( mixed name [, mixed ...] )
session_register() accepts a variable number of
arguments, any of which can be either a string holding the name of a
variable or an array consisting of variable names or other arrays. For
each name, session_register() registers the global
variable with that name in the current session.
If you want your script to work regardless of register_globals,
you need to instead use the
as $_SESSION entries are automatically
registered. If your script uses
session_register(), it will not work in
environments where the PHP directive
This registers a global variable. If you
want to register a session variable from within a function, you
need to make sure to make it global using the global
keyword or the $GLOBALS array, or use the
special session arrays as noted below.
This function returns TRUE when all of the variables are successfully
registered with the session.
If session_start() was not called before this function
is called, an implicit call to session_start() with no
parameters will be made. $_SESSION does not mimic
this behavior and requires session_start() before use.
You can also create a session variable by simply setting the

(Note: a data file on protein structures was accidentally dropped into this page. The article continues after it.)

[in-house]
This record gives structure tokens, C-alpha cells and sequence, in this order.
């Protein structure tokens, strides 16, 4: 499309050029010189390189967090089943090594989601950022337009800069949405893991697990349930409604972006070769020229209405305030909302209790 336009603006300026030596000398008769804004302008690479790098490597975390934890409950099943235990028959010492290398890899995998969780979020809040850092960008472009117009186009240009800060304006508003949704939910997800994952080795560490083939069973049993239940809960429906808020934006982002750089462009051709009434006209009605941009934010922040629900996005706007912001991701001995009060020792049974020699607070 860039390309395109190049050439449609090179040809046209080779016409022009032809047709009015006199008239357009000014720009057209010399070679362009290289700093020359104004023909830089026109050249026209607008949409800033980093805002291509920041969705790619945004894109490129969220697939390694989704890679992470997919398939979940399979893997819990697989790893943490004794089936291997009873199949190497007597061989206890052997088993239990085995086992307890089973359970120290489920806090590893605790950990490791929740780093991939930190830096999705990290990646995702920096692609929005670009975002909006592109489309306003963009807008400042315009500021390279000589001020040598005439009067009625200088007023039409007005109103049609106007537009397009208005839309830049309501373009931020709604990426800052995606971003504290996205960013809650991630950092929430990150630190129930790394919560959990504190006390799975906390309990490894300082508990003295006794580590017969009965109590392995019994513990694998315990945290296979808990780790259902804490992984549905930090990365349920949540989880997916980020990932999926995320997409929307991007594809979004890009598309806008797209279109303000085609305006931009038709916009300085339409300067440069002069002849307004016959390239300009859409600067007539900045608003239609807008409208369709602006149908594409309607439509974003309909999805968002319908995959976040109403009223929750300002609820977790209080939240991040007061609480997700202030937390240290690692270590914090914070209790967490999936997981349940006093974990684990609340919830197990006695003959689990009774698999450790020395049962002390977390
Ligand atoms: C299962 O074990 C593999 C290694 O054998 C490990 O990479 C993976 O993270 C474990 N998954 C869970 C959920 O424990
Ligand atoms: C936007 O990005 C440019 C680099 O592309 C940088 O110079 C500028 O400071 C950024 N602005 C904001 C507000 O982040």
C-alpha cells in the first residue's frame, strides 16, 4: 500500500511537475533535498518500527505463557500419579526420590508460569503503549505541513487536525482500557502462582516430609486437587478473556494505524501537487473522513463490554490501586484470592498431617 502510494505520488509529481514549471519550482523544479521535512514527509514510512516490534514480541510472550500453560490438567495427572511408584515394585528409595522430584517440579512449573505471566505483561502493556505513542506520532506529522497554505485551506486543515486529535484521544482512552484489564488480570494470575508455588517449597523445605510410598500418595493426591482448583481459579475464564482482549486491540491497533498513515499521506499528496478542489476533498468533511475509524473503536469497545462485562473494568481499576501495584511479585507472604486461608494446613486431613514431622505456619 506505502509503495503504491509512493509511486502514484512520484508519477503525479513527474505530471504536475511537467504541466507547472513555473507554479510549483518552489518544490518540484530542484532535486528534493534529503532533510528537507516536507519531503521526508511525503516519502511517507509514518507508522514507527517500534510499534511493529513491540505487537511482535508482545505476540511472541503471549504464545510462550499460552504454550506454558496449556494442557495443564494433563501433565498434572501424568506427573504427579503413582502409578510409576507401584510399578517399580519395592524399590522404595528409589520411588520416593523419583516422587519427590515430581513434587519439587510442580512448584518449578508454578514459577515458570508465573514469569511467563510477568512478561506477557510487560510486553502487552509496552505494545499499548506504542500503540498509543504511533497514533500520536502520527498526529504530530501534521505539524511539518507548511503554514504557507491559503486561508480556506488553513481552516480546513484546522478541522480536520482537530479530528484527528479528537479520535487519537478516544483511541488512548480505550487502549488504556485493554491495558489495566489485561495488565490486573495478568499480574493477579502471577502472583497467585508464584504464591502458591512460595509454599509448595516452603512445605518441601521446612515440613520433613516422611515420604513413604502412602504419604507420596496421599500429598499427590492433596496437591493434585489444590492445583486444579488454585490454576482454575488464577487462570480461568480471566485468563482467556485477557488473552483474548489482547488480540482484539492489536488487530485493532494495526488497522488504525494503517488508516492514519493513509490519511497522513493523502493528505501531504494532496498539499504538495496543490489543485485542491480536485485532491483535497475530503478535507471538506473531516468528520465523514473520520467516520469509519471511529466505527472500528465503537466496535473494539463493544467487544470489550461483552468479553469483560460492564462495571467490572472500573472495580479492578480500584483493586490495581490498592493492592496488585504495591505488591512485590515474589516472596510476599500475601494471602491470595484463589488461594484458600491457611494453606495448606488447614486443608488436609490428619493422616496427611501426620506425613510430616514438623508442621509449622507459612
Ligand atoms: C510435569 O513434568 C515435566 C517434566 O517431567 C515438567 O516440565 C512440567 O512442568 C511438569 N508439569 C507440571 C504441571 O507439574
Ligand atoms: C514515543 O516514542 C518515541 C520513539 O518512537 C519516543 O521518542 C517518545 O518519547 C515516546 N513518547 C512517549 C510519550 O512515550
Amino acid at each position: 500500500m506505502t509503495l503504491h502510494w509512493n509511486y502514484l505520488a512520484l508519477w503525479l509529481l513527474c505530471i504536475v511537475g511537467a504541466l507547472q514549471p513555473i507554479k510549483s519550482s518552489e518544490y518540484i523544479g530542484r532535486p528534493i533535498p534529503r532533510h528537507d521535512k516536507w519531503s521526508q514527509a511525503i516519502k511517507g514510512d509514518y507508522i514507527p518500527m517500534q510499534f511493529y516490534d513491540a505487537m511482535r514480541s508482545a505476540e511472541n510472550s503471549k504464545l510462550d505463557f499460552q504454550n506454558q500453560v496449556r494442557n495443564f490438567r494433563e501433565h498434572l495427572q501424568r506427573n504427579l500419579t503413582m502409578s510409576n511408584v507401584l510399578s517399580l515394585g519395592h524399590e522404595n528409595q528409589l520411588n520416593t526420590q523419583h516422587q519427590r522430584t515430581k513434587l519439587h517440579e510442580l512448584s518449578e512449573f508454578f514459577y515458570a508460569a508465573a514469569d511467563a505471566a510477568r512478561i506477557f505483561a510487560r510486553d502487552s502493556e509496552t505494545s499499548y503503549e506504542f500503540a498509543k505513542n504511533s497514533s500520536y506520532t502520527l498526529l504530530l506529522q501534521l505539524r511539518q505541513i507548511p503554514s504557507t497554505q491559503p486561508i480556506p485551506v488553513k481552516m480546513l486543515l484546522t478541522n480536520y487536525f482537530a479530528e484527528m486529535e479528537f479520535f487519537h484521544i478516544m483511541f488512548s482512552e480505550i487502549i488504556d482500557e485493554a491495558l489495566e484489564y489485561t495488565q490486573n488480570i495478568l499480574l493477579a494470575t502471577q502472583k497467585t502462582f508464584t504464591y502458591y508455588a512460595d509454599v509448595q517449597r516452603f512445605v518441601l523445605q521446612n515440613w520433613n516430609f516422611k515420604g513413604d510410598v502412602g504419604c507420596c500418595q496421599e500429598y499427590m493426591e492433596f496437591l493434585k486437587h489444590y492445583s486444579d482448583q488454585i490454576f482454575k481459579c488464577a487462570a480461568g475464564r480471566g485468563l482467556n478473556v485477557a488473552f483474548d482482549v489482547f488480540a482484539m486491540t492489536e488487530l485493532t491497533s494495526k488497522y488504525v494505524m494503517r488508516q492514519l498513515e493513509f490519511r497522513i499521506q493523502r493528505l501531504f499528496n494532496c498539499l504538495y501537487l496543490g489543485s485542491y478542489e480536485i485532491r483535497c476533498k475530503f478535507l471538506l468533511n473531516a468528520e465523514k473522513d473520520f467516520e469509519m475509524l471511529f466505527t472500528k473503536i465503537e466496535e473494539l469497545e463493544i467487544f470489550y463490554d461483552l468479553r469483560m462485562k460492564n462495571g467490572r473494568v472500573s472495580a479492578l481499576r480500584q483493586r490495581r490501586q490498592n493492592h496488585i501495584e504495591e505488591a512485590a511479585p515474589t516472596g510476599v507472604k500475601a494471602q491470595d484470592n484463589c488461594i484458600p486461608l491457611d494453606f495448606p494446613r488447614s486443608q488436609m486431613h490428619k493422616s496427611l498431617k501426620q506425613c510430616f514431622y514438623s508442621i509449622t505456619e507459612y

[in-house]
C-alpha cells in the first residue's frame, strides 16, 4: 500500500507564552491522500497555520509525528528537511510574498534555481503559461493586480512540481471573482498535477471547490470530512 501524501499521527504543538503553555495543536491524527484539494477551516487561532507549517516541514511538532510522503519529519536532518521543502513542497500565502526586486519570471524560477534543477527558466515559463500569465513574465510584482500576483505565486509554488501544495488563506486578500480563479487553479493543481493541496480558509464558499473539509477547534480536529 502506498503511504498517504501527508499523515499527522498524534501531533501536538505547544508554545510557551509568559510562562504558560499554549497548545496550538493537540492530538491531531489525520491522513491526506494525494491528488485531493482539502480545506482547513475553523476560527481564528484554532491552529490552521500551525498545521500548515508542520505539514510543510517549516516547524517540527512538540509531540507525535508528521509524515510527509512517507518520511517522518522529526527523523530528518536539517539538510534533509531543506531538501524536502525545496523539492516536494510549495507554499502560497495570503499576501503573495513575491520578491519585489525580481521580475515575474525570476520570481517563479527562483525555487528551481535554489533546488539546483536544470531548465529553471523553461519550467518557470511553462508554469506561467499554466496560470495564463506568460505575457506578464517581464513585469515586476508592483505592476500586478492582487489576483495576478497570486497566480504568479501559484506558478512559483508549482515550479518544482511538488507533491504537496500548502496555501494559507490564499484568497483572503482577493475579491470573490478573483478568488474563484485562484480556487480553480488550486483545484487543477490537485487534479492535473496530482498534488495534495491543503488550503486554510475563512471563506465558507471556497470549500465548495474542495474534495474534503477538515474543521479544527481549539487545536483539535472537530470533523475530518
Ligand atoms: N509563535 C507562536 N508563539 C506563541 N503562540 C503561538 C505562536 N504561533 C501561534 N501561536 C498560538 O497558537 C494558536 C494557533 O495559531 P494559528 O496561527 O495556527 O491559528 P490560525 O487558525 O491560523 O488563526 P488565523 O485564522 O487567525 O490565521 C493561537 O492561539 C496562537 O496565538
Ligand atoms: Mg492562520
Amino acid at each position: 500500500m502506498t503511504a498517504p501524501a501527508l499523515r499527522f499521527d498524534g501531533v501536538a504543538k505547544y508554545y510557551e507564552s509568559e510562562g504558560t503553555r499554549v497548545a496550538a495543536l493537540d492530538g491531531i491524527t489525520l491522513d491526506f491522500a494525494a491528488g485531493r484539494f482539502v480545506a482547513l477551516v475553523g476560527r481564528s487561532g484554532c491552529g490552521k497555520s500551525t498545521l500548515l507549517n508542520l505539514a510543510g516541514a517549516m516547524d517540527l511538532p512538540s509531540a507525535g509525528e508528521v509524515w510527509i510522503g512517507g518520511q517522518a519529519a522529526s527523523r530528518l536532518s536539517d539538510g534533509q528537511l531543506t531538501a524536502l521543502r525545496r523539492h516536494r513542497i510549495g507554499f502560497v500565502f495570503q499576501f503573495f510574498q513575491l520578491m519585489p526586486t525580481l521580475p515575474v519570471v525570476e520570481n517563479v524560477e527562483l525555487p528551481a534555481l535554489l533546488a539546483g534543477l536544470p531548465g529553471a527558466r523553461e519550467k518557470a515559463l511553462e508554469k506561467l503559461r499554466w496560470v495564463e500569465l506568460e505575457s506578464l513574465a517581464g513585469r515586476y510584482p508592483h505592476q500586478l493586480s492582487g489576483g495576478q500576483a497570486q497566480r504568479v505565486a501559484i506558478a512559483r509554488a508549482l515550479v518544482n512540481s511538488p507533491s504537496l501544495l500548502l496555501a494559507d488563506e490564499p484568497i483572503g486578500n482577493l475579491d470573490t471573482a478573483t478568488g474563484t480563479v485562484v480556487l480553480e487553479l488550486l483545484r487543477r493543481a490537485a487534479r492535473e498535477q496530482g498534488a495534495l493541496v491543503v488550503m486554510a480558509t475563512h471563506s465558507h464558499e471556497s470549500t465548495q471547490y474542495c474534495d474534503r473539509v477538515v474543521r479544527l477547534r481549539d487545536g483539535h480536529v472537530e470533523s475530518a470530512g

appropriate member of the $_SESSION
or $HTTP_SESSION_VARS (PHP < 4.1.0) array.
$barney = "A big purple dinosaur.";
$_SESSION["zim"] = "An invader from another planet.";
$HTTP_SESSION_VARS["spongebob"] = "He's got square pants.";
It is currently impossible to register resource variables in a
session. For example, you cannot create a connection to a
database and store the connection id as a session variable and
expect the connection to still be valid the next time the
session is restored. PHP functions that return a resource are
identified by having a return type of
resource in their function definition. A
list of functions that return resources are available in the
resource types appendix.
If $_SESSION (or
$HTTP_SESSION_VARS for PHP 4.0.6 or less) is
used, assign values to
$_SESSION. For example: $_SESSION['var'] = 'ABC';
See also session_is_registered(),